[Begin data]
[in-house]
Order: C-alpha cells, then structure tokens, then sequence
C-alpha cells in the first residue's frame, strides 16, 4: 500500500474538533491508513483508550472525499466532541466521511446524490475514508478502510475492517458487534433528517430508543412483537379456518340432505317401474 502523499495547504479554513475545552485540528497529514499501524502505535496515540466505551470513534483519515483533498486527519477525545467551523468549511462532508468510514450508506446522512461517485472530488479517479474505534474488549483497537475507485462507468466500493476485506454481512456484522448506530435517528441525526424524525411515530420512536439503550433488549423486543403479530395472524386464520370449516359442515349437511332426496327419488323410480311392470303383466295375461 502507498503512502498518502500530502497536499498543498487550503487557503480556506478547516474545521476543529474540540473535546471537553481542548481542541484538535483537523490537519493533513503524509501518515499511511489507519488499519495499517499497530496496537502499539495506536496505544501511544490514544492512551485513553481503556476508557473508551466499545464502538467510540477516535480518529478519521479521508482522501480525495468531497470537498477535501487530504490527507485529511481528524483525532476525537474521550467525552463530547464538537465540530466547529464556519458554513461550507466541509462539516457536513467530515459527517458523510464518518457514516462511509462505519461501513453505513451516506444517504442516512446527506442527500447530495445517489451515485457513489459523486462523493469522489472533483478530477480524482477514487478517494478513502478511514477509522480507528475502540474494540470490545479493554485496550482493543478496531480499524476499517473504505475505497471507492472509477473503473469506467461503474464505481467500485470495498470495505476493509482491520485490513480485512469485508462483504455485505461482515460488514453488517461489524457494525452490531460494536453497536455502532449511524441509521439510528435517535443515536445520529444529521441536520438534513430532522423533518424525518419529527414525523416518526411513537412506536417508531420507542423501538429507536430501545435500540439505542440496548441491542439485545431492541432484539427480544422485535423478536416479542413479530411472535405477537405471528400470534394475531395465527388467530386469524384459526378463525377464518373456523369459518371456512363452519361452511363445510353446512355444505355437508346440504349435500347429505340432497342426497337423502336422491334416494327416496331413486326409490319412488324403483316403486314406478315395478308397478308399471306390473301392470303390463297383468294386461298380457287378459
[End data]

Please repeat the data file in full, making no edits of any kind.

[in-house]
Order: C-alpha cells, then structure tokens, then sequence
C-alpha cells in the first residue's frame, strides 16, 4: 500500500474538533491508513483508550472525499466532541466521511446524490475514508478502510475492517458487534433528517430508543412483537379456518340432505317401474 502523499495547504479554513475545552485540528497529514499501524502505535496515540466505551470513534483519515483533498486527519477525545467551523468549511462532508468510514450508506446522512461517485472530488479517479474505534474488549483497537475507485462507468466500493476485506454481512456484522448506530435517528441525526424524525411515530420512536439503550433488549423486543403479530395472524386464520370449516359442515349437511332426496327419488323410480311392470303383466295375461 502507498503512502498518502500530502497536499498543498487550503487557503480556506478547516474545521476543529474540540473535546471537553481542548481542541484538535483537523490537519493533513503524509501518515499511511489507519488499519495499517499497530496496537502499539495506536496505544501511544490514544492512551485513553481503556476508557473508551466499545464502538467510540477516535480518529478519521479521508482522501480525495468531497470537498477535501487530504490527507485529511481528524483525532476525537474521550467525552463530547464538537465540530466547529464556519458554513461550507466541509462539516457536513467530515459527517458523510464518518457514516462511509462505519461501513453505513451516506444517504442516512446527506442527500447530495445517489451515485457513489459523486462523493469522489472533483478530477480524482477514487478517494478513502478511514477509522480507528475502540474494540470490545479493554485496550482493543478496531480499524476499517473504505475505497471507492472509477473503473469506467461503474464505481467500485470495498470495505476493509482491520485490513480485512469485508462483504455485505461482515460488514453488517461489524457494525452490531460494536453497536455502532449511524441509521439510528435517535443515536445520529444529521441536520438534513430532522423533518424525518419529527414525523416518526411513537412506536417508531420507542423501538429507536430501545435500540439505542440496548441491542439485545431492541432484539427480544422485535423478536416479542413479530411472535405477537405471528400470534394475531395465527388467530386469524384459526378463525377464518373456523369459518371456512363452519361452511363445510353446512355444505355437508346440504349435500347429505340432497342426497337423502336422491334416494327416496331413486326409490319412488324403483316403486314406478315395478308397478308399471306390473301392470303390463297383468294386461298380457287378459